We face the world fighting our own internal and external battles. We have our intrinsic personal conflicts. It can be related to our everyday struggles such as jobs, human connections, aspirations, strive for bliss, and other individual musings. Undoubtedly, the world that we walked upon yields high levels of pressure, aggravated by stress and external factors. These factors will lead us to the formation of ANXIETY.
If you are wondering what you can do to mitigate your worries, here is what we call the Torah Way.
In Hebrew, “Torah” is literally the “law.” It comprises of the books in the Bible and applies its teachings to our lives. It consists of Genesis, Exodus, Leviticus, Numbers, and Deuteronomy.
In the iconic line stated above, we can note that:
There is darkness before the light. It is clearly stated in the Bible about it. To make the light surface, it needs to be made first. It cannot flicker on its own. The light and darkness are made to be stuck together; then it had to be sorted out. Furthermore, the cycle of “one day” will be fulfilled only upon the inclusion of 2 factors-the light and darkness.
In several occasions, the Torah discusses anxiety. It highlighted some useful ways of facing your daily worries. Don’t let your anxiety fool you into thinking that you have to give away your presence and caring,” Steven C. Hayes Ph.D. wrote. Just a disclaimer, this is out of the context of skilled help and pharmaceutical interventions. Nevertheless, it is still helpful for the minor bumps that we encounter.
Hold It Back
We become overwhelmed with the ongoing circumstances, and we tend to overlook more and more significant problems that we do have at present. We tend to overthink our little issues, but if something arises that concerns the whole nation, we realize that it is nothing compared to the severity of the problems this world faces. We have to acknowledge that it is not just us who are undergoing difficulties, to mitigate its severity.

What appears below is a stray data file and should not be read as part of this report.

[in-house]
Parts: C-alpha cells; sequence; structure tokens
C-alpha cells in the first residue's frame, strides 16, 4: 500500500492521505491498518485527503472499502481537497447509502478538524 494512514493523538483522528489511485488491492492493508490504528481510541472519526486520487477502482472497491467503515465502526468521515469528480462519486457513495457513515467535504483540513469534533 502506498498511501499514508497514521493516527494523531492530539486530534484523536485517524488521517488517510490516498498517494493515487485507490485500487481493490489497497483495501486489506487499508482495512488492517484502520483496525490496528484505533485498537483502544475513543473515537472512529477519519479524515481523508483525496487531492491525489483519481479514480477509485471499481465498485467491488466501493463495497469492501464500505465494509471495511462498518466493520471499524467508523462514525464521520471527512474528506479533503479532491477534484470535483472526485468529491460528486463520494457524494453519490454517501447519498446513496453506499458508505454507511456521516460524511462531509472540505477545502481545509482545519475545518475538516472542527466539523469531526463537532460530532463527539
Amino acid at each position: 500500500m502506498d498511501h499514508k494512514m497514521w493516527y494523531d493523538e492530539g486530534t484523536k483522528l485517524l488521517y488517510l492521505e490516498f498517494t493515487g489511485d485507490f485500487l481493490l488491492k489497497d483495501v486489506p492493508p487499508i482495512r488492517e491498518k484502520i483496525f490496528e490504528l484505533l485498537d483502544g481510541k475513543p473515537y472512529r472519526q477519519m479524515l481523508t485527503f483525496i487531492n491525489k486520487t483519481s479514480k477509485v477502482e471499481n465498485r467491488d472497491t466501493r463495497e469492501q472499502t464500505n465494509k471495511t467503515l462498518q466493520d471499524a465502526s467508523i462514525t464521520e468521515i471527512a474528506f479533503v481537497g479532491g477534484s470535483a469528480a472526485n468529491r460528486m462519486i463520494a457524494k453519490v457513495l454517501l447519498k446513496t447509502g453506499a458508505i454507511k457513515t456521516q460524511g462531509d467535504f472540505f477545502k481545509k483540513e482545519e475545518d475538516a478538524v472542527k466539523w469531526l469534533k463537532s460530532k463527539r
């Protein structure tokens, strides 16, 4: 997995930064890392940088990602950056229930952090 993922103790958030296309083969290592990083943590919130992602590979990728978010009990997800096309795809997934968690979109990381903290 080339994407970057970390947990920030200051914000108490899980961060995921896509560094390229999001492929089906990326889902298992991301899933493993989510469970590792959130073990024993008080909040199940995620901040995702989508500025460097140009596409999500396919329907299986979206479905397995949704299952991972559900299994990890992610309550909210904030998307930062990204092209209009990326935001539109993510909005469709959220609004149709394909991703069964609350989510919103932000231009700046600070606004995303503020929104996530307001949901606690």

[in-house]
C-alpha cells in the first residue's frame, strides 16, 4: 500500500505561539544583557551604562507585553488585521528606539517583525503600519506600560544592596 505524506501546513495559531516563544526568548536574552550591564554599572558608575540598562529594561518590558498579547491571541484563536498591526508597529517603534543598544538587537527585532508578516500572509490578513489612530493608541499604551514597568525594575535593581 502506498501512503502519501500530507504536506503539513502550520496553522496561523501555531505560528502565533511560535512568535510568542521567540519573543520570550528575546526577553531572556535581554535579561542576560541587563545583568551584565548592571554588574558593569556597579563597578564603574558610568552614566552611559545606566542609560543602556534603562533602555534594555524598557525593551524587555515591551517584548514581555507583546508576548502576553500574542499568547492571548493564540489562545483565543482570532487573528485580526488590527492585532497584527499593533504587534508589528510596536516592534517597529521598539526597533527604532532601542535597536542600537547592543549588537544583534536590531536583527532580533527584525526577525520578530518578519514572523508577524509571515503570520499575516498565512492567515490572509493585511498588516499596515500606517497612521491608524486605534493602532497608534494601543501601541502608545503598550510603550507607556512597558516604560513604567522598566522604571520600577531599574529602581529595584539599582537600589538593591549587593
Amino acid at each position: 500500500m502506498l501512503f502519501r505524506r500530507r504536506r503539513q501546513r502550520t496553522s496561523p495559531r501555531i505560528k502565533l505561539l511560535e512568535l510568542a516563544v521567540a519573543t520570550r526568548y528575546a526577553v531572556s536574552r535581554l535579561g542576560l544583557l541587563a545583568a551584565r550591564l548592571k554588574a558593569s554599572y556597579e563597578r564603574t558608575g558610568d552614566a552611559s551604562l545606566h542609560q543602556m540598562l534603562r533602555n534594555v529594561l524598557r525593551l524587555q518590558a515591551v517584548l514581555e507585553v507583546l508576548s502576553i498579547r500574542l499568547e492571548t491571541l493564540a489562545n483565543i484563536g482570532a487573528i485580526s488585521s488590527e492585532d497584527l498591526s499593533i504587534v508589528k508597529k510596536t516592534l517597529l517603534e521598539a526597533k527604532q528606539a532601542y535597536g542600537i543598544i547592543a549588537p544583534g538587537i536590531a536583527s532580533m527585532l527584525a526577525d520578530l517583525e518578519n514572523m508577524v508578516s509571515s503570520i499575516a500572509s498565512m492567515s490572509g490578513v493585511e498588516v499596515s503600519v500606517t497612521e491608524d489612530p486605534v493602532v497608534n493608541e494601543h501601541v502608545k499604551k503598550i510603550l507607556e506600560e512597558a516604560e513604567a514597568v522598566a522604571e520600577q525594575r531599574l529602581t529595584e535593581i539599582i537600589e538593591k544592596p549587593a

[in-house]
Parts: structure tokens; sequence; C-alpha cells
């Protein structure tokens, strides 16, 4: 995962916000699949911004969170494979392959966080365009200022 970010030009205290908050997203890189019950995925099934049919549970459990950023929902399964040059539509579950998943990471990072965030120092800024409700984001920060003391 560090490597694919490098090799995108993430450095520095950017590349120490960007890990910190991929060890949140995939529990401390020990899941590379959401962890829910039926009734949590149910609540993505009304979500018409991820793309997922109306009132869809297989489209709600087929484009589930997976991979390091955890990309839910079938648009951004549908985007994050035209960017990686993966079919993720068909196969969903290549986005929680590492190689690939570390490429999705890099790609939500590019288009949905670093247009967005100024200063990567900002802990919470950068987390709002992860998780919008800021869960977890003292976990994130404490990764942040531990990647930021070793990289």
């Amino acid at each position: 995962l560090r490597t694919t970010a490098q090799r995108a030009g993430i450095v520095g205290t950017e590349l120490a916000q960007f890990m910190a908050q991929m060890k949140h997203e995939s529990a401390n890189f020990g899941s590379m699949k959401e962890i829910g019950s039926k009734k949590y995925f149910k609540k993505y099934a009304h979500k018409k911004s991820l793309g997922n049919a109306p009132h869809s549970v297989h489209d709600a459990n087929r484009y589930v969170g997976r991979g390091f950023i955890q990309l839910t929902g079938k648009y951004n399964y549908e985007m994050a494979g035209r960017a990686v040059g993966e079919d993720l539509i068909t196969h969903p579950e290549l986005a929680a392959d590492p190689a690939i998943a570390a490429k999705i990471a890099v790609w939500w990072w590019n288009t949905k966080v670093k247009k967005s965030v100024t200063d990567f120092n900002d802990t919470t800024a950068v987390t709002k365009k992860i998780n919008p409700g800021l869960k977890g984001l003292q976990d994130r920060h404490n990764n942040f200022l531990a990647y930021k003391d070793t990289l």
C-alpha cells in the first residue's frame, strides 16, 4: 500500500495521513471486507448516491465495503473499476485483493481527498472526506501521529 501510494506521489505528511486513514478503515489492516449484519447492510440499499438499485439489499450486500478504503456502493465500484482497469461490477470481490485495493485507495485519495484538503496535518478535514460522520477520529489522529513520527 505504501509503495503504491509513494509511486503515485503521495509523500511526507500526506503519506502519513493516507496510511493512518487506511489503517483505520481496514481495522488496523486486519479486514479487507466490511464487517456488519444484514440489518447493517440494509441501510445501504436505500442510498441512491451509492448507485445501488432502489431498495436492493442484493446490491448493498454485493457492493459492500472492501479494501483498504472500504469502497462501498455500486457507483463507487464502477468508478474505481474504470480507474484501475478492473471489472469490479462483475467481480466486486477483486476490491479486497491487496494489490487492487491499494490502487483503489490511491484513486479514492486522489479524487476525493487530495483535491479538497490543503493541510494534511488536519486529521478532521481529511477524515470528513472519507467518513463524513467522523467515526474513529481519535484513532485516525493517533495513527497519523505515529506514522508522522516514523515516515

That is the art of holding back.
However, holding back your worries does not guarantee that the anxiety will leave us altogether, but it will help to lessen it, and later it will not haunt us. This is an integral part of the following phase. Without completing it, we cannot go on. “Anxiety will regularly prevent you from doing things that you want to,” Graham C.L. Davey Ph.D. says.
We move on to the next one.
Do Not Notice It.
Da’aga belev ish? Yaschenah. “If there is anxiety in the heart of a person, ignore it.”, a Talmud saying, is a way to express the meaning of ignoring your problems.
This is important and very significant.
Never that we let circumstances define who we are. Ever. It must not be about overlooking the situation but also dissociating yourself from it. We must not be contained and determined based on our complexities and trials that we face. When we separate ourselves from our difficulties and walk away from it, that would be time wherein we can redirect ourselves towards the light. Just delete the negative thoughts and consequently fill it up with something more uplifting. Susan J Noonan MD advises to “Manage your symptoms and as you do this try to regain control of your life.”
The Torah also speaks about Joseph’s experiences in life. It will be discussed more in the second part of this blog, which will be out next week.